When starting out, you may feel like you don’t have the need for comprehensive bookkeeping. You may have only a few clients on board or a small number of transactions and invoices to keep track of. However, being prepared from the get-go ensures that you’re not scrambling to find key receipts and expenses when tax season comes around – it also minimises the risk of mistakes.

A small business may be easier to manage from an accounting point of view when you’re just starting out, but this will quickly change as you continue to grow your venture. The last thing you want is to waste time trying to understand when to claim a certain expense or where to find your paperwork in the first place.

Keeping on top of your accounts from the start is easy with something like FreeAgent bookkeeping software, which organises everything so you’re never worried about submitting your self-assessment or your corporation tax return. This tool also allows you to get a detailed view of your accounts so you can make informed business decisions. On top of this, Making Tax Digital requires you to record all transactions digitally and report to HMRC regularly, so this should be kept in mind too.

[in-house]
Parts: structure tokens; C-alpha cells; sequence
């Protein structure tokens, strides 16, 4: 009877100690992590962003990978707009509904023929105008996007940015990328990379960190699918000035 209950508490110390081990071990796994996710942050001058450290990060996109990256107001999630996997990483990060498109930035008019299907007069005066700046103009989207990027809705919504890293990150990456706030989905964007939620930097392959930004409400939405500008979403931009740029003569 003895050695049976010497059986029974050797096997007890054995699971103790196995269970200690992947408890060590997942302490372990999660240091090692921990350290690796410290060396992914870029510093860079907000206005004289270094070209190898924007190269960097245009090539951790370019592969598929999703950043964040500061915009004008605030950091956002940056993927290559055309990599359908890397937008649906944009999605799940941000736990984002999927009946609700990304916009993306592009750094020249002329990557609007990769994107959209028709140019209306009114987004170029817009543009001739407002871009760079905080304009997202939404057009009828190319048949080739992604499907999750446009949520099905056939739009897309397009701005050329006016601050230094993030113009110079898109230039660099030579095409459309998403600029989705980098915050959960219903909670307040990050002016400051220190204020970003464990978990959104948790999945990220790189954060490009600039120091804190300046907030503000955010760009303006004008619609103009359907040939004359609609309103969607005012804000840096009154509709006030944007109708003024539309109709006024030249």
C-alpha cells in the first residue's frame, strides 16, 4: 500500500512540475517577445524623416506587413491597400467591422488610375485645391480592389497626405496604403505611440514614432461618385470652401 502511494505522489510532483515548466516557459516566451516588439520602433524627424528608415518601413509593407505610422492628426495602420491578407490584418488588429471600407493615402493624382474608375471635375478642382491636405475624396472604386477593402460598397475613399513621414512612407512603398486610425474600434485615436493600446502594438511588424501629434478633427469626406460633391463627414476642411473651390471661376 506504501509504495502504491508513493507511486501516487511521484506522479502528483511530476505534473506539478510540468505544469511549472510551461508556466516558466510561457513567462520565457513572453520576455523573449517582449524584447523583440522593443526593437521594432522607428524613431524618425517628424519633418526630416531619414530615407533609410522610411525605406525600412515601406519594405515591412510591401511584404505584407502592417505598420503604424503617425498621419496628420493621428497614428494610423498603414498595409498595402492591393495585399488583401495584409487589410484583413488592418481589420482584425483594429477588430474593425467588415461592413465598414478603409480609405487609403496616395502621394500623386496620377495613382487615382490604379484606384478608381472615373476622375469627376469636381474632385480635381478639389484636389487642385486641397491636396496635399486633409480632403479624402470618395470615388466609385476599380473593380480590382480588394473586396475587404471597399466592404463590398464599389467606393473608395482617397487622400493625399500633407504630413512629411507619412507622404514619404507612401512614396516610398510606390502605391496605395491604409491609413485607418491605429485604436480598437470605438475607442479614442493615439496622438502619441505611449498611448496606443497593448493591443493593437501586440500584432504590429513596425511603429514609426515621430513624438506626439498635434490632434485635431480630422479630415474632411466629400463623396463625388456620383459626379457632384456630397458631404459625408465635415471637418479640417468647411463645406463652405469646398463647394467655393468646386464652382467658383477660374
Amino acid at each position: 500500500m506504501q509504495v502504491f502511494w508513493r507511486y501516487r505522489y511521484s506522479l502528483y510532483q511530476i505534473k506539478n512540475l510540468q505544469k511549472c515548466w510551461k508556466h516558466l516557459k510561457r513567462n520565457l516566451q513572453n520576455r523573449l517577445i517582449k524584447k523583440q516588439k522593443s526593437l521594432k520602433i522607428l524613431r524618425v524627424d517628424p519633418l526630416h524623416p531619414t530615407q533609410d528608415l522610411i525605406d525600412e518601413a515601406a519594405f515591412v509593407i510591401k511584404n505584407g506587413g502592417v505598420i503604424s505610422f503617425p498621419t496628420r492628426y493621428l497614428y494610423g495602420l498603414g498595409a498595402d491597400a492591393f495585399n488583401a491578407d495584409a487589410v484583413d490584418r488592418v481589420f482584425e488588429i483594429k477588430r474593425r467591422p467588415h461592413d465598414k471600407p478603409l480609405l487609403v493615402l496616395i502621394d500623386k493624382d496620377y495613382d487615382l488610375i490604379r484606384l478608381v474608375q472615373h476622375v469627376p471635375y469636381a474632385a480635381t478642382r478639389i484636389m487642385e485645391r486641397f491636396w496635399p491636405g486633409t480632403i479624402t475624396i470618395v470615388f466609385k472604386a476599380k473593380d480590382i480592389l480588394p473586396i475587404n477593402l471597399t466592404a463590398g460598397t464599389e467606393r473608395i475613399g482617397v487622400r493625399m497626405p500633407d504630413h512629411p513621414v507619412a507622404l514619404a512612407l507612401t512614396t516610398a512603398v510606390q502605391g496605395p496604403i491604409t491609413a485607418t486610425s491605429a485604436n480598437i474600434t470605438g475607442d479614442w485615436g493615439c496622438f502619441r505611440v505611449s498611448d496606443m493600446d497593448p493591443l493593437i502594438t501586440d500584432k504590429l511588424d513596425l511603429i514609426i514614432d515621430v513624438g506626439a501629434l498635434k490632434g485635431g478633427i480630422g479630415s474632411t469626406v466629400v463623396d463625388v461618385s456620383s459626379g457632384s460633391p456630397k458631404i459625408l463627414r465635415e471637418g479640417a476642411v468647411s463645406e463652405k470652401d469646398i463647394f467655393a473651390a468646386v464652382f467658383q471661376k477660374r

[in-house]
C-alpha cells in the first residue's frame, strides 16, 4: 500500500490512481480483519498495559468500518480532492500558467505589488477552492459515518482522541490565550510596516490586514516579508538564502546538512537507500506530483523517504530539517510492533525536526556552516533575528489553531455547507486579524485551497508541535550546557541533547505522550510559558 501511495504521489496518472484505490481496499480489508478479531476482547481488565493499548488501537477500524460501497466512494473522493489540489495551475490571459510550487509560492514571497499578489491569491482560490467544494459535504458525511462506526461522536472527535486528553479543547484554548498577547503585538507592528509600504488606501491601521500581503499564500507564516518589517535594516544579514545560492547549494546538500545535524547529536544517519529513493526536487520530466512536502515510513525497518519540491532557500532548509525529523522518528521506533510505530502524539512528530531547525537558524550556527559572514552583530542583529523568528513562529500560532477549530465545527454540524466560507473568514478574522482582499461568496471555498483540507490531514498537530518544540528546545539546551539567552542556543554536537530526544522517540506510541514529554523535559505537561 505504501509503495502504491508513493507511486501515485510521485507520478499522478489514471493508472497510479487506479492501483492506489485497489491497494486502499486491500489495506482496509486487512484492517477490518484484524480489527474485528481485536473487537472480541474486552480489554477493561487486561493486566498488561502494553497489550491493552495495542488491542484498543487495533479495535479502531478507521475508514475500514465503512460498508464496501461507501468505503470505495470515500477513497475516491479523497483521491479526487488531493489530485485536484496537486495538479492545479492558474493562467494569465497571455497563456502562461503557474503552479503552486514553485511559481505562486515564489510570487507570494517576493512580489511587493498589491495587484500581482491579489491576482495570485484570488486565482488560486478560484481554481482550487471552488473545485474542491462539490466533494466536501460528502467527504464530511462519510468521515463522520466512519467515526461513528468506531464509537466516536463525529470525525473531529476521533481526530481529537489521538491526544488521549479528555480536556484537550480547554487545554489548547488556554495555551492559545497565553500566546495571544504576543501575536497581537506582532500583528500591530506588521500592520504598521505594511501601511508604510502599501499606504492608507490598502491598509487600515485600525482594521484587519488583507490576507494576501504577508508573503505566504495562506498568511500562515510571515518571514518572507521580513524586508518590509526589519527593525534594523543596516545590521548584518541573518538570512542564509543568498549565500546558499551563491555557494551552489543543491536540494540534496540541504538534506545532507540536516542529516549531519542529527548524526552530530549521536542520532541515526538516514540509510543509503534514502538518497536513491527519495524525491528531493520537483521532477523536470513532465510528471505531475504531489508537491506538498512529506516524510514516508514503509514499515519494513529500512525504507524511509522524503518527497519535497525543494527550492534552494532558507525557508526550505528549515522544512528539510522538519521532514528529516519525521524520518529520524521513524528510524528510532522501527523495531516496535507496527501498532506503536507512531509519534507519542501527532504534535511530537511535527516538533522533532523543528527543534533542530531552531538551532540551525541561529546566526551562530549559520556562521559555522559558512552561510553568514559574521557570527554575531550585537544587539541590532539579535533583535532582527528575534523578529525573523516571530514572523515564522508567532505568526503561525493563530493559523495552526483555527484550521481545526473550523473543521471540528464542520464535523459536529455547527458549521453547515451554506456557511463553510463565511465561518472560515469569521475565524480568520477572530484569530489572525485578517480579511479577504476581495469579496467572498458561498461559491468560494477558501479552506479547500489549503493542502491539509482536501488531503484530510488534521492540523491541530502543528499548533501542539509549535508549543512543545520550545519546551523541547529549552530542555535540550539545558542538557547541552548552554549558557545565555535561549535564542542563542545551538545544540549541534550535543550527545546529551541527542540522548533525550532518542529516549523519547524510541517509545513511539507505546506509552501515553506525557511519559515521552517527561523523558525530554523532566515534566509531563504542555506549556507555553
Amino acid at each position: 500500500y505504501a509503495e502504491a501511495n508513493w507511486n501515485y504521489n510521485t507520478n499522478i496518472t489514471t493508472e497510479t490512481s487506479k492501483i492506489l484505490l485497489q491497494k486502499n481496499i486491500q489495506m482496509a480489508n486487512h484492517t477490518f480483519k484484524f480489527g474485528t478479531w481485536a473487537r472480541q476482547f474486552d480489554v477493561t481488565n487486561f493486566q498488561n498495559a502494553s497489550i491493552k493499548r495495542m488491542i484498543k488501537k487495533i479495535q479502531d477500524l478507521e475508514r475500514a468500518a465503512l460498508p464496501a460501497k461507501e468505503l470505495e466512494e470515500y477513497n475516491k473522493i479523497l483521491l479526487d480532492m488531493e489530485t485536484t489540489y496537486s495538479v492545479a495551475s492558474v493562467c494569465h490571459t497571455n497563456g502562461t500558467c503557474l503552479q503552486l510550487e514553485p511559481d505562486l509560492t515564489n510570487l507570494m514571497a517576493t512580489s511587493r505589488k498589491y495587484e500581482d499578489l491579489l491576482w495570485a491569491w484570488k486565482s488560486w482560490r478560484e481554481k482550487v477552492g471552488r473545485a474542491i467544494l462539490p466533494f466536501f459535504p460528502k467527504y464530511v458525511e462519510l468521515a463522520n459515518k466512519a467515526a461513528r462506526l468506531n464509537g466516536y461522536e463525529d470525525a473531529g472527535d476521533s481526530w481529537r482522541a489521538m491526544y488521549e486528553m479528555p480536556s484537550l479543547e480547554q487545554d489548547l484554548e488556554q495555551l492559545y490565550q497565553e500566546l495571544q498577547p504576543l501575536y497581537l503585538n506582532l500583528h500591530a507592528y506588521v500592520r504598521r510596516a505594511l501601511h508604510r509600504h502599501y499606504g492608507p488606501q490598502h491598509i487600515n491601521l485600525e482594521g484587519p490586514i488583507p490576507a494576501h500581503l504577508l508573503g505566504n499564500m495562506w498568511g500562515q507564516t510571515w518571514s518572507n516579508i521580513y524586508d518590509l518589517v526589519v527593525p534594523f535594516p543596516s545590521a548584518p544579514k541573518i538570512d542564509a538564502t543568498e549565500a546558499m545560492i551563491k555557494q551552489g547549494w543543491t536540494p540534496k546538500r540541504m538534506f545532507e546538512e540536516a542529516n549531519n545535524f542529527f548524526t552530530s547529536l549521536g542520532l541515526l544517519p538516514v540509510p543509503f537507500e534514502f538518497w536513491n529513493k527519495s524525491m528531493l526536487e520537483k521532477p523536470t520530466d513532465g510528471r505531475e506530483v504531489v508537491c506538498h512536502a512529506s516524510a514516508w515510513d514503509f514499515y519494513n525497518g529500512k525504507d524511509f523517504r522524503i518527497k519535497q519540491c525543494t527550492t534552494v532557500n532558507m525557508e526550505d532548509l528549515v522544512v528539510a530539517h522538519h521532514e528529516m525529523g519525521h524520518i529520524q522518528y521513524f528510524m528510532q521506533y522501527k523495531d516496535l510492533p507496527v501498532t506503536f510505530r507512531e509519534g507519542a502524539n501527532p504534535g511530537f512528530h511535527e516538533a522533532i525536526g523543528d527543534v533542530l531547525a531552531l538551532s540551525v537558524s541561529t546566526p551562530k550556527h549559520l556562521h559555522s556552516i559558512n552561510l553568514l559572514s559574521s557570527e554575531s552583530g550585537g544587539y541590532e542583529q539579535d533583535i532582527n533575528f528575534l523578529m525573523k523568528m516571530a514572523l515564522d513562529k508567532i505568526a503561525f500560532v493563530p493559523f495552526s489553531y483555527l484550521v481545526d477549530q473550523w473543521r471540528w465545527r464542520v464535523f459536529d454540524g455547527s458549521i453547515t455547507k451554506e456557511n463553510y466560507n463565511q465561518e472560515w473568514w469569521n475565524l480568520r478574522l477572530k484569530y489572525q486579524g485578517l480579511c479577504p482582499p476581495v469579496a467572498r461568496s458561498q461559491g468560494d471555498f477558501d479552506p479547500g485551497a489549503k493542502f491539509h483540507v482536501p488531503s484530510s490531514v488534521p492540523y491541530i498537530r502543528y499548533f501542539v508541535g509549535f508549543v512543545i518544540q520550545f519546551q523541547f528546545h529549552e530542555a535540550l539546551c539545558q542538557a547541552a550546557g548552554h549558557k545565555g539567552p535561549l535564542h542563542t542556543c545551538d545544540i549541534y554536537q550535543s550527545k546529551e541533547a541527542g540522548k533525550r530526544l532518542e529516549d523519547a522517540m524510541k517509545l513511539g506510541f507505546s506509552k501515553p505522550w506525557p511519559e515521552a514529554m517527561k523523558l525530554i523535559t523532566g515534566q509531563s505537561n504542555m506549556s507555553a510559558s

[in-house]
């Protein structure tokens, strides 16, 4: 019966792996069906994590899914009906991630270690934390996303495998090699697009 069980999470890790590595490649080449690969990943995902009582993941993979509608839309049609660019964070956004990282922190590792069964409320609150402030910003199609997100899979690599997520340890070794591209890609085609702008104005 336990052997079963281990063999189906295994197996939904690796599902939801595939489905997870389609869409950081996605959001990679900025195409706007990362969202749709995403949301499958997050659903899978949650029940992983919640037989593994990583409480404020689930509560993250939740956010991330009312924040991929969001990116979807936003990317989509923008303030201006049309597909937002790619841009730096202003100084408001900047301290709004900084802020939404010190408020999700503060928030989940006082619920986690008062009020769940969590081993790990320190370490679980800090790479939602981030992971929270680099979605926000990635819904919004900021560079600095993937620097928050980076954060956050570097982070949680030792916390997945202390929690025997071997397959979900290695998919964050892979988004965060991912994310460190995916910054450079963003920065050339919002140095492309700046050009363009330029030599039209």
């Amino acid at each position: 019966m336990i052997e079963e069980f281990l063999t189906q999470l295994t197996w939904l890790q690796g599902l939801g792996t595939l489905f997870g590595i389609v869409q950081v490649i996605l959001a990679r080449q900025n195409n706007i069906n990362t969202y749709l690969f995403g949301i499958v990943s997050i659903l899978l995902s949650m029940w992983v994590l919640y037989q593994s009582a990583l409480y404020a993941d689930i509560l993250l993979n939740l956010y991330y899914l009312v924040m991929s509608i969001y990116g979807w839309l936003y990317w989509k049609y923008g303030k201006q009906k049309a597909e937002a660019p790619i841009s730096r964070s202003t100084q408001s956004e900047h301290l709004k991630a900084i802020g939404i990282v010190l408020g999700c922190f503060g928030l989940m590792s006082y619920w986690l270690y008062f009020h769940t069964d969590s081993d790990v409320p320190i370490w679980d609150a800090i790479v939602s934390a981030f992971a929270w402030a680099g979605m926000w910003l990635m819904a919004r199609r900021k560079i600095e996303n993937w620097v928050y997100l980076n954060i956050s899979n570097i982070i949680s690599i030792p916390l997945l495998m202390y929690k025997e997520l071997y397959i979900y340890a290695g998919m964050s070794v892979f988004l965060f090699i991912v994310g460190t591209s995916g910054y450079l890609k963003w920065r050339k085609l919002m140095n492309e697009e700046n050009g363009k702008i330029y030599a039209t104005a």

Here are some bookkeeping tips for start-ups and SMEs:

  • Record every payment so you can go back to them if necessary.
  • Stay on top of all deadlines – having an accountant can help you to do this, so you don’t miss any important dates and don’t have to pay late fees or be penalised.
  • Track and claim expenses to save money.
  • Check your accounts at least once a month so you’re not caught by surprise by anything.
  • Understand when it’s time to hire an accountant – as you grow, you’ll have less time to spend on accounting, so hiring someone to help you will save you a lot of hassle, time and money.

small business owner working

Get Insurance

Another thing to know when you start a business is that you must have insurance in place. You may hesitate to purchase it if you’re unsure you need it, but the truth is that all businesses can benefit from being protected against third-party claims, natural disasters, theft, damages, etc.

The level of contractors’ insurance you need will depend on the work you do (and how risky it is), your location, the number of covers you have, whether you employ staff, if you deal with the public, and more. We’ve partnered with Kingsbridge to provide you the best insurance policies at great prices, so speak to us if you’d like to learn more about the coverage you should buy.